According to a report by the foreign news agency AP, both Donald Trump and Secretary of Defense Mark Asper came under criticism from Trump’s first Secretary of Defense Jim Mattis.
Criticism of him came at a time when the US president had threatened to use the military to “dominate” street protesters in the country.
The president urged governors to call on the National Guard to quell the protests, which have escalated into violence and warned that if they do not, they could send troops to active duty.
Mark Asper angered the US president by saying he opposed the use of force by law enforcement agencies.
He said that the law of 1807 should be enforced in the United States only in the most urgent and most serious circumstances whereas “we are no longer in these conditions“.
However, after a visit to the White House, the Pentagon abruptly withdrew its initial decision to send hundreds of active-duty troops home from the Washington region, a sign of escalating tensions with the White House.
Former Secretary of State Jim Mattis, who is also a retired Marine General, wrote in an article in The Atlantic newspaper about both Donald Trump and Asper, considering the use of in-service military personnel by law enforcement agencies and their widespread use. Criticized the use of peaceful protests outside the White House.
“We must reject the idea of turning our cities into battlefields for which the military in uniform is called upon to dominate,” Jim Mattis wrote, quoting Esper and the US president.
“Our retaliation, as we have seen in Washington, will start a conflict between the military and civilians,” he said.
On Twitter, Donald Trump responded by calling Jim Mattis “the most defeated general in the world” and saying, “I didn’t like his leadership style or anything about it. Many people agree with me. I’m glad.” That they are gone! ‘
It should be noted that a few days ago, Mark Asper had ordered to send about 1,300 soldiers to military bases just outside the country’s capital.
His orders came as Trump called for the implementation of the Rebellion Act and the deployment of troops in the city in response to violent protests.
After dispersing the crowd on Saturday with National Guard troops and a large contingent of armed federal law enforcement agents, defense officials said the troops would return to their bases.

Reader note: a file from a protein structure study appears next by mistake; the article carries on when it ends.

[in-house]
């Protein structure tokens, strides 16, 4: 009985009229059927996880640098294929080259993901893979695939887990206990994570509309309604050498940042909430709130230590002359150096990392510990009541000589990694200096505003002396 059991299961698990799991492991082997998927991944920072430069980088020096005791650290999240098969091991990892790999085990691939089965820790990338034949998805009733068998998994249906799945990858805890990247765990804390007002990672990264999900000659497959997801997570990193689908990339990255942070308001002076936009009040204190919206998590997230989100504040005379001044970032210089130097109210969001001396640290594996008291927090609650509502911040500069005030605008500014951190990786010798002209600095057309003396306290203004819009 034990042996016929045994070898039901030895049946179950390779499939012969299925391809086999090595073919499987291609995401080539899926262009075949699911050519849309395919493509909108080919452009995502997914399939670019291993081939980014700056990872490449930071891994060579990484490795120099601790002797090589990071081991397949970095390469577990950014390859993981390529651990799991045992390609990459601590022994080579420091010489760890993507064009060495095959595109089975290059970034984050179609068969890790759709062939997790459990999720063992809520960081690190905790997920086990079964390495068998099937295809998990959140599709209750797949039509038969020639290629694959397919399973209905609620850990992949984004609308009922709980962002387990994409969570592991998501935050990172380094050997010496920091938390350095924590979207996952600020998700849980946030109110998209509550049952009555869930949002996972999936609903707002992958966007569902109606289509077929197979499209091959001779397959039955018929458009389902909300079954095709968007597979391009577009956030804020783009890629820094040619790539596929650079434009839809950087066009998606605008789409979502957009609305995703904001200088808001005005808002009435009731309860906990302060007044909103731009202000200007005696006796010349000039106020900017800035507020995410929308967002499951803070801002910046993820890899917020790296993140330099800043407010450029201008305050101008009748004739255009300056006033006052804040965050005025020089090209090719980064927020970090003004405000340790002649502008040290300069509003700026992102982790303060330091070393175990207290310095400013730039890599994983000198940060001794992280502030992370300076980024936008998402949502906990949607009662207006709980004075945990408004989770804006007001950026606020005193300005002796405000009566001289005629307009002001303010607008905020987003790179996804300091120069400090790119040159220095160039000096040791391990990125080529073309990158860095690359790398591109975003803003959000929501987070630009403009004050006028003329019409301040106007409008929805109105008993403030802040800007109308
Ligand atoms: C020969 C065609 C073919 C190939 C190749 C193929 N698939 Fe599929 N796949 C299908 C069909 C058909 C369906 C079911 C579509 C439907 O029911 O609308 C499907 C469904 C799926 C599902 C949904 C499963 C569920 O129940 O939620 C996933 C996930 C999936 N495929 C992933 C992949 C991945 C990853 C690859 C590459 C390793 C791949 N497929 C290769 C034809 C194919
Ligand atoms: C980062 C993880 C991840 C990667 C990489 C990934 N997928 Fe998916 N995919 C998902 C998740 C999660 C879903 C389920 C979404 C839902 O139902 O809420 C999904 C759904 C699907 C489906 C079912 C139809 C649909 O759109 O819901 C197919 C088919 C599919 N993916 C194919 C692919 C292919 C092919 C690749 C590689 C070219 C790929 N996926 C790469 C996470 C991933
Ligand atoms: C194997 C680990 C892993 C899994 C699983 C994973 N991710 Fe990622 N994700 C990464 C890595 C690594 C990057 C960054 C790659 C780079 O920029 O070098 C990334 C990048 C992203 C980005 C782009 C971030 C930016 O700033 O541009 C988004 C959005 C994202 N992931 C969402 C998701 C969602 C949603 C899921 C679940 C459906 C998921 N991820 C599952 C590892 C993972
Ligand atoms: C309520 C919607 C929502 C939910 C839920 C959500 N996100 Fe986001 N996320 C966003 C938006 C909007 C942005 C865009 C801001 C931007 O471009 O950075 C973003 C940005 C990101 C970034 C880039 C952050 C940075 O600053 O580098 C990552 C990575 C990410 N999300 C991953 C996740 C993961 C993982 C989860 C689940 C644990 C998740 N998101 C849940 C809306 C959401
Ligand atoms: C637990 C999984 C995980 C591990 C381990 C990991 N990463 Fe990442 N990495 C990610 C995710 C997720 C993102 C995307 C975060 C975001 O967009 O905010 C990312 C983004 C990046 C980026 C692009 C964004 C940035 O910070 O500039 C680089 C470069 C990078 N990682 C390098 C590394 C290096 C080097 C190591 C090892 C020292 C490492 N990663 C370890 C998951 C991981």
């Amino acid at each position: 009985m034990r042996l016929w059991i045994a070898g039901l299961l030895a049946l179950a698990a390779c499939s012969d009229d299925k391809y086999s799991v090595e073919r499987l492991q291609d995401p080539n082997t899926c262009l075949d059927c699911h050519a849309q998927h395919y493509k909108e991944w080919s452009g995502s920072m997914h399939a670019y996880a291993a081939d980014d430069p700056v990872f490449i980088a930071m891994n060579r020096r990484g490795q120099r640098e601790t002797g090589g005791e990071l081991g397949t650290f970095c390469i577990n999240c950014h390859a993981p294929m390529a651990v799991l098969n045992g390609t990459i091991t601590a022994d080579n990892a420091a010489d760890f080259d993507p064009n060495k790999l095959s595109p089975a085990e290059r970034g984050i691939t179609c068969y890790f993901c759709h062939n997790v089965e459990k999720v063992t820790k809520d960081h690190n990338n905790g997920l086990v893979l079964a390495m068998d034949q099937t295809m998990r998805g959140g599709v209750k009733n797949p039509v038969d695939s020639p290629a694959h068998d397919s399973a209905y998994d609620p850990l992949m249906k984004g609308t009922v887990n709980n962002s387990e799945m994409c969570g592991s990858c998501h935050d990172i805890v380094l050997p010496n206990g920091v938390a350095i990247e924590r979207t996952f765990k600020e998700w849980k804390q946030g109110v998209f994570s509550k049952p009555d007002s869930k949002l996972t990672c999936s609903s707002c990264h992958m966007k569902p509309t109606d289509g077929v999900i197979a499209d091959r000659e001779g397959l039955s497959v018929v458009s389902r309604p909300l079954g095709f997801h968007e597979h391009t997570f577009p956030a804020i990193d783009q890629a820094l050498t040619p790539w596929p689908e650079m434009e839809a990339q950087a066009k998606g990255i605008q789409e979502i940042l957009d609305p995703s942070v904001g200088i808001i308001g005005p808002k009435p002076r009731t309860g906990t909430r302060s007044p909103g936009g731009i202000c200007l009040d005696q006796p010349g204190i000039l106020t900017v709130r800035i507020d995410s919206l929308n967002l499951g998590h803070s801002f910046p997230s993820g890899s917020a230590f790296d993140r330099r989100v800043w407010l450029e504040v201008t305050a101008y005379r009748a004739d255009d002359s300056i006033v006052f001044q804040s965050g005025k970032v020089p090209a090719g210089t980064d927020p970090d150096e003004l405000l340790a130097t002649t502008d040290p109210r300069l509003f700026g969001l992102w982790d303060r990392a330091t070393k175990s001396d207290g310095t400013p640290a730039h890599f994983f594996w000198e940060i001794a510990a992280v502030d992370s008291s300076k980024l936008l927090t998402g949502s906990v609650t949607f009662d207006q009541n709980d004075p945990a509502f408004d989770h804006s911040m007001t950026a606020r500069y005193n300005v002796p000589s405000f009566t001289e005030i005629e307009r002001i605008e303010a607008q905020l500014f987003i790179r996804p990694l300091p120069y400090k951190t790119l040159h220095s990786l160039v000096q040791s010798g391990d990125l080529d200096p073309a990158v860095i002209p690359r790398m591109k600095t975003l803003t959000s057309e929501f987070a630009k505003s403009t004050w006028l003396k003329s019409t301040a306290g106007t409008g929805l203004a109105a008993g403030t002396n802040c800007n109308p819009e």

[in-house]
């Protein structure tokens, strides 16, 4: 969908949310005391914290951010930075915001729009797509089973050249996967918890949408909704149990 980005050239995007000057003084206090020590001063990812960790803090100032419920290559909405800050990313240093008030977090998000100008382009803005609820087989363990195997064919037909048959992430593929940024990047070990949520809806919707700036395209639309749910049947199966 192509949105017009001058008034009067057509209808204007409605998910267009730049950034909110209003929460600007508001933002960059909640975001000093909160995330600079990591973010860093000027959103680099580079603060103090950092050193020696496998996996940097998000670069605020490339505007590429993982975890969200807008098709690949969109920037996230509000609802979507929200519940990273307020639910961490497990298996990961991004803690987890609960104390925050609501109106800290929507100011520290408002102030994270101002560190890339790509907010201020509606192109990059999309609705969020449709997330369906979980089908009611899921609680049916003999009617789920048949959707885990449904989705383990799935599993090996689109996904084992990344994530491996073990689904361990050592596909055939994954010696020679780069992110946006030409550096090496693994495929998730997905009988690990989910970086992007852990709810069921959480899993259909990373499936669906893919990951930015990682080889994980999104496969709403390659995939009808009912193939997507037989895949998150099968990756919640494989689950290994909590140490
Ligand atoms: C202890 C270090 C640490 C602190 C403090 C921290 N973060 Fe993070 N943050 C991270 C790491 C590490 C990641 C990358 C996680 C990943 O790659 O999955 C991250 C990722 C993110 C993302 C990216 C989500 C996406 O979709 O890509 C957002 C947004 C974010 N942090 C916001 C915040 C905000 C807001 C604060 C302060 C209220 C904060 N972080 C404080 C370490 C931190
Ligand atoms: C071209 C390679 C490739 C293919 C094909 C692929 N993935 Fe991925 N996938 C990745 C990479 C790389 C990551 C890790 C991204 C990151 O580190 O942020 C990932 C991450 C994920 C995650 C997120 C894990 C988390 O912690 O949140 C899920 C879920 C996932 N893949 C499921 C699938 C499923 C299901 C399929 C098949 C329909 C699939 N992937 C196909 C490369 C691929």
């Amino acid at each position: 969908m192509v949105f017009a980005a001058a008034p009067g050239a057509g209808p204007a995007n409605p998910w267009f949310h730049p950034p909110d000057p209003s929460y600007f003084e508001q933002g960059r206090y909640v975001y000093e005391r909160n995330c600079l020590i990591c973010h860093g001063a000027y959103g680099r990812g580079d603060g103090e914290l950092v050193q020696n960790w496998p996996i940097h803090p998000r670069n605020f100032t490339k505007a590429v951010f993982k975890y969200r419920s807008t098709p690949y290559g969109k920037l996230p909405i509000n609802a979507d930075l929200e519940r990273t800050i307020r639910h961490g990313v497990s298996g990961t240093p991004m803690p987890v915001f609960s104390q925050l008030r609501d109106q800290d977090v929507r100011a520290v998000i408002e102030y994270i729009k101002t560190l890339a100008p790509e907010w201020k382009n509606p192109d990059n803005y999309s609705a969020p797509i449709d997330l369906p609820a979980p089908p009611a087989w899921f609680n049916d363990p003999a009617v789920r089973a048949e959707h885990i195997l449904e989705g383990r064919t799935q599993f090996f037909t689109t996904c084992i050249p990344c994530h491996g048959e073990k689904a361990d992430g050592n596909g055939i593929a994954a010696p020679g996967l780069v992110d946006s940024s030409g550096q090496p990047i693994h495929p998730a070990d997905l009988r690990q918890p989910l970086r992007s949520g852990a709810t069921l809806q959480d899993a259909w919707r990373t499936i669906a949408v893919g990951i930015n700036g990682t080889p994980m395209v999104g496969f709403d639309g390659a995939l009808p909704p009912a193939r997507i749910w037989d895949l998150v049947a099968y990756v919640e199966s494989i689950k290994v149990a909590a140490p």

However, Army Secretary Ryan McCarthy told the Associated Press that the decision was reversed after Esper’s visit to the White House.
The White House did not respond to a request for comment, asking whether Donald Trump had reversed the decision.
The change added weight to the US President’s threats to protest the death of George Floyd and the decision to implement the Rebellion Act.
White House officials had indicated before Asper’s remarks that Trump was backing away from the decision, but officials said Trump was angry that Asper’s statement described us as “weak.”
Press Secretary Kelly McIntyre said that despite Asper’s comments, the president still agreed to deploy federal troops.
“They will use it if needed, but at the moment they are relying on increasing the number of roads with the National Guard. It has proved to be very effective,” he told reporters.
Meanwhile, the US president is taking credit for deploying federal and other law enforcement officers in the country’s capital.
“It’s ideal for states to figure out how to stop the violence that accompanies protests across the country,” he said.
The military was on the streets in Washington on Wednesday evening.
At least 2,200 National Guard personnel will be on the streets, defense officials said.
Helmeted forces marched from the White House to the vicinity of Lafayette Park, while military vehicles parked at intersections and blocked roads.
Trump has argued that large-scale use of force is responsible for calming the recent violent protests in Washington and other cities.
He criticized the governors who did not fully deploy the National Guard.
“You have a strong army and the country needs peace and order,” he told Fox News Radio.
.Does Trump still trust the Pentagon chief? “Secretary Asper is still in office. If the president loses his confidence, we’ll talk about it in the future,” McAnney said in response to a question.